Roots In The Sky will be London’s first office building to deliver a 1.4-acre urban forest rooftop with extensive access for the local community and general public. The project will deliver community space, accommodate collaborative neighbourhood uses, a rooftop restaurant, bar, swimming pool and terraces, all alongside one of the largest roof gardens in Europe, providing cooling shade, fresh air, and access to nature. The building will make a significant contribution to London’s ambitious targets for greening, biodiversity, and sustainability — providing space for nature, not just humans.
The radical repurposing of the former Blackfriars Crown Court into a next-gen workspace will deliver 385,000 sq ft of contemporary and sustainable office, commercial and community space. The existing 1960s structure provides the blank canvas to develop a forward-thinking office building that replaces an urban heat island with a genuinely living rooftop.
The project team have designed a lightweight hybrid steel and CLT frame, reducing embodied carbon and providing the ability to support an urban forest with 1,300 tonnes of soil. Internally, the building’s intuitive environmental strategy not only exceeds the highest sustainability accreditations but seeks to further enhance occupiers’ wellbeing with a passive ventilation strategy, openable windows maximising access to fresh air, and a full-height feature atrium which facilitates the extraction of waste heat from the building.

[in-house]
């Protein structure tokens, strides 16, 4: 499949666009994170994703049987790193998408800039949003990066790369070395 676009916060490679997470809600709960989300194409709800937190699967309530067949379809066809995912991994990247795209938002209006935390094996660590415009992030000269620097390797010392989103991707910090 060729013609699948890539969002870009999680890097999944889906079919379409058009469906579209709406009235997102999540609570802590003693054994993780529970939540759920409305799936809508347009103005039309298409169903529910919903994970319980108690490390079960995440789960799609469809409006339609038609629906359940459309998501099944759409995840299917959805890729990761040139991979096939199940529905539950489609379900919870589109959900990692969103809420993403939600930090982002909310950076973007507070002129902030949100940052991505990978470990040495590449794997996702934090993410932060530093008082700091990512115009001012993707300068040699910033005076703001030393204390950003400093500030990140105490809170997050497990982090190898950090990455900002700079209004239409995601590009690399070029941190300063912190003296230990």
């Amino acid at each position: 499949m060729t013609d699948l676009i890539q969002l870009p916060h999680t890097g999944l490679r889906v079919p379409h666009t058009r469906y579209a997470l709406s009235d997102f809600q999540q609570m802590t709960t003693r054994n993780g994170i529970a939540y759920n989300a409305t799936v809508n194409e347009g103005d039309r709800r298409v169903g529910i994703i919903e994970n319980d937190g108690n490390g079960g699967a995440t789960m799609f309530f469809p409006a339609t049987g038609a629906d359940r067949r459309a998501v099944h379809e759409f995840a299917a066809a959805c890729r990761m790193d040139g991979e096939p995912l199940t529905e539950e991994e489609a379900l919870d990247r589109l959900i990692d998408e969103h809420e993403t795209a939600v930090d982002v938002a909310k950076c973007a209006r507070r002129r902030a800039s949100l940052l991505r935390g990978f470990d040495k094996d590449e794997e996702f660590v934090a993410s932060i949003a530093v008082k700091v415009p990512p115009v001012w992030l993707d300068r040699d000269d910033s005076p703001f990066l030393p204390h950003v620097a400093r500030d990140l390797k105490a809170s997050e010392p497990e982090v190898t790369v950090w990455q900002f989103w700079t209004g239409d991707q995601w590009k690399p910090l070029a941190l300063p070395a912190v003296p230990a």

We have covered our cities in concrete — how do we respond? The rooftop and building landscaping, designed by landscape design practice Harris Bugg, exceeds the urban forest criteria set out by the UN with canopy cover of 23 per cent, provided by over 100 established trees and 10,000 plants. Technical aspects of the roof are also ground-breaking, such as the design of a passive water capture system which will irrigate the planting above on demand, reducing the net external water demand of the building.
Uncertain, extreme weather is facing London; this building was designed with adaptive flexibility in mind. An openable facade provides natural ventilation, and urban greening of the terraces gives shade in summer, reducing local temperatures by up to 8°C.
An all-electric building, wastewater heat recovery and air source heat pumps further reduce reliance on the grid.
Embodied carbon has been thoughtfully considered in material selection, utilising timber within a steel frame with high recycled content. Rainwater is recycled for irrigation, alleviating pressure on water infrastructure, with 1,300 tonnes of absorbent soil providing a natural water buffer, protecting against flash flooding.